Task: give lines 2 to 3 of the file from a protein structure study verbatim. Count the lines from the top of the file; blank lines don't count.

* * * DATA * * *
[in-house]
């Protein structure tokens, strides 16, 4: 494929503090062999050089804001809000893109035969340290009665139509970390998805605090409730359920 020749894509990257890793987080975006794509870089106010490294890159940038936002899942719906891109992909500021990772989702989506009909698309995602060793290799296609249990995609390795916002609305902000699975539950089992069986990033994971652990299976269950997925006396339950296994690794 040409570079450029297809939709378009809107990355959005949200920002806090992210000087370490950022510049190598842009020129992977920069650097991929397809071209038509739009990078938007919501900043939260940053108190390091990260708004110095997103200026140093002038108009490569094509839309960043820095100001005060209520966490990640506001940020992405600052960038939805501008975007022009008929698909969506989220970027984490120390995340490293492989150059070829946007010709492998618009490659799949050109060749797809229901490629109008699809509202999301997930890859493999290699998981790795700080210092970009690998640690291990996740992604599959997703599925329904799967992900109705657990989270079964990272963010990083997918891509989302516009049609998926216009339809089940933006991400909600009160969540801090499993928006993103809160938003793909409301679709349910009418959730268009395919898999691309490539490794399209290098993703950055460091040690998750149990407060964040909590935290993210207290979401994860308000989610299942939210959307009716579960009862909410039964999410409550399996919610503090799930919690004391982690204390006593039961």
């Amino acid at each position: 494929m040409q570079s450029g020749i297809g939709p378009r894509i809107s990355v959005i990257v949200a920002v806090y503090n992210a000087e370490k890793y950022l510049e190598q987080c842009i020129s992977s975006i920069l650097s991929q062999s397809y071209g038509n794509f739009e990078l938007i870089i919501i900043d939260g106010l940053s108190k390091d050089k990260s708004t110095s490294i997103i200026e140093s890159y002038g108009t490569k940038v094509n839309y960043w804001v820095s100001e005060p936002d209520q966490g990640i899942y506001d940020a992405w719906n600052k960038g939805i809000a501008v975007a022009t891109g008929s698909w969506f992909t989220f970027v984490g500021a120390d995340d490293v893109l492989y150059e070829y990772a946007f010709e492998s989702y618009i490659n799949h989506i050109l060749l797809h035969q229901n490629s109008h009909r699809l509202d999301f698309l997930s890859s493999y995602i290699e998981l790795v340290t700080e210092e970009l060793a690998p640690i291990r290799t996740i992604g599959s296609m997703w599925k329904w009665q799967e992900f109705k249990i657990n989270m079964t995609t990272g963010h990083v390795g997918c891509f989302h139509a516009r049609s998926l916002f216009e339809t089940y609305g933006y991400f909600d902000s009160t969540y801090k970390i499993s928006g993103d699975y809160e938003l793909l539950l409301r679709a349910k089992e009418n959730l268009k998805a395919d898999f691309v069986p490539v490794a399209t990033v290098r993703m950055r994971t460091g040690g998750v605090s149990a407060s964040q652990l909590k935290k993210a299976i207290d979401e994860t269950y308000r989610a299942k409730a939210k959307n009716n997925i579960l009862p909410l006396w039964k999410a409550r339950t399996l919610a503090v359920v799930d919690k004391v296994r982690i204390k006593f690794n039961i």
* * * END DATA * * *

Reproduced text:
């Protein structure tokens, strides 16, 4: 494929503090062999050089804001809000893109035969340290009665139509970390998805605090409730359920 020749894509990257890793987080975006794509870089106010490294890159940038936002899942719906891109992909500021990772989702989506009909698309995602060793290799296609249990995609390795916002609305902000699975539950089992069986990033994971652990299976269950997925006396339950296994690794 040409570079450029297809939709378009809107990355959005949200920002806090992210000087370490950022510049190598842009020129992977920069650097991929397809071209038509739009990078938007919501900043939260940053108190390091990260708004110095997103200026140093002038108009490569094509839309960043820095100001005060209520966490990640506001940020992405600052960038939805501008975007022009008929698909969506989220970027984490120390995340490293492989150059070829946007010709492998618009490659799949050109060749797809229901490629109008699809509202999301997930890859493999290699998981790795700080210092970009690998640690291990996740992604599959997703599925329904799967992900109705657990989270079964990272963010990083997918891509989302516009049609998926216009339809089940933006991400909600009160969540801090499993928006993103809160938003793909409301679709349910009418959730268009395919898999691309490539490794399209290098993703950055460091040690998750149990407060964040909590935290993210207290979401994860308000989610299942939210959307009716579960009862909410039964999410409550399996919610503090799930919690004391982690204390006593039961």
């Amino acid at each position: 494929m040409q570079s450029g020749i297809g939709p378009r894509i809107s990355v959005i990257v949200a920002v806090y503090n992210a000087e370490k890793y950022l510049e190598q987080c842009i020129s992977s975006i920069l650097s991929q062999s397809y071209g038509n794509f739009e990078l938007i870089i919501i900043d939260g106010l940053s108190k390091d050089k990260s708004t110095s490294i997103i200026e140093s890159y002038g108009t490569k940038v094509n839309y960043w804001v820095s100001e005060p936002d209520q966490g990640i899942y506001d940020a992405w719906n600052k960038g939805i809000a501008v975007a022009t891109g008929s698909w969506f992909t989220f970027v984490g500021a120390d995340d490293v893109l492989y150059e070829y990772a946007f010709e492998s989702y618009i490659n799949h989506i050109l060749l797809h035969q229901n490629s109008h009909r699809l509202d999301f698309l997930s890859s493999y995602i290699e998981l790795v340290t700080e210092e970009l060793a690998p640690i291990r290799t996740i992604g599959s296609m997703w599925k329904w009665q799967e992900f109705k249990i657990n989270m079964t995609t990272g963010h990083v390795g997918c891509f989302h139509a516009r049609s998926l916002f216009e339809t089940y609305g933006y991400f909600d902000s009160t969540y801090k970390i499993s928006g993103d699975y809160e938003l793909l539950l409301r679709a349910k089992e009418n959730l268009k998805a395919d898999f691309v069986p490539v490794a399209t990033v290098r993703m950055r994971t460091g040690g998750v605090s149990a407060s964040q652990l909590k935290k993210a299976i207290d979401e994860t269950y308000r989610a299942k409730a939210k959307n009716n997925i579960l009862p909410l006396w039964k999410a409550r339950t399996l919610a503090v359920v799930d919690k004391v296994r982690i204390k006593f690794n039961i």